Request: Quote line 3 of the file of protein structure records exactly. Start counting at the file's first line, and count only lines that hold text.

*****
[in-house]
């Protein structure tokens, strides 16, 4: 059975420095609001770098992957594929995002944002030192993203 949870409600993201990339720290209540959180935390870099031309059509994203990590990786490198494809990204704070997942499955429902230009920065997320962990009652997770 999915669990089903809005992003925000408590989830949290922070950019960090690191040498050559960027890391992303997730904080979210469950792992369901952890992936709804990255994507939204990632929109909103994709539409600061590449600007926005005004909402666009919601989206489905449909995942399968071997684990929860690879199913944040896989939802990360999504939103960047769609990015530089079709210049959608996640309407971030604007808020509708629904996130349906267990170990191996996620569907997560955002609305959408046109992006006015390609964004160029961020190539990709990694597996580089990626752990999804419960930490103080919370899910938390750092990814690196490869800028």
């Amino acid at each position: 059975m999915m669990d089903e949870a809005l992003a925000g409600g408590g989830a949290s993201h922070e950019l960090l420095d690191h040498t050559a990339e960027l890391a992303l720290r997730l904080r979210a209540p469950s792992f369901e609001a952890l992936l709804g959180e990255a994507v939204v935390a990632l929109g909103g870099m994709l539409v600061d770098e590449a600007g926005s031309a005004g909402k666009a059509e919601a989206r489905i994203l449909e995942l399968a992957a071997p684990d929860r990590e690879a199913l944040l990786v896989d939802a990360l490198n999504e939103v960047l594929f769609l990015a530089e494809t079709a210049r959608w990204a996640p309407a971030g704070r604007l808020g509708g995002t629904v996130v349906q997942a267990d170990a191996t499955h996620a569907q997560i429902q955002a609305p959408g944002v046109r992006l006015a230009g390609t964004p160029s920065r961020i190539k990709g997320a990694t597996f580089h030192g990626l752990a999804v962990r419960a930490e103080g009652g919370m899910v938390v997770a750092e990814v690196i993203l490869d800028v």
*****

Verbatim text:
């Amino acid at each position: 059975m999915m669990d089903e949870a809005l992003a925000g409600g408590g989830a949290s993201h922070e950019l960090l420095d690191h040498t050559a990339e960027l890391a992303l720290r997730l904080r979210a209540p469950s792992f369901e609001a952890l992936l709804g959180e990255a994507v939204v935390a990632l929109g909103g870099m994709l539409v600061d770098e590449a600007g926005s031309a005004g909402k666009a059509e919601a989206r489905i994203l449909e995942l399968a992957a071997p684990d929860r990590e690879a199913l944040l990786v896989d939802a990360l490198n999504e939103v960047l594929f769609l990015a530089e494809t079709a210049r959608w990204a996640p309407a971030g704070r604007l808020g509708g995002t629904v996130v349906q997942a267990d170990a191996t499955h996620a569907q997560i429902q955002a609305p959408g944002v046109r992006l006015a230009g390609t964004p160029s920065r961020i190539k990709g997320a990694t597996f580089h030192g990626l752990a999804v962990r419960a930490e103080g009652g919370m899910v938390v997770a750092e990814v690196i993203l490869d800028v």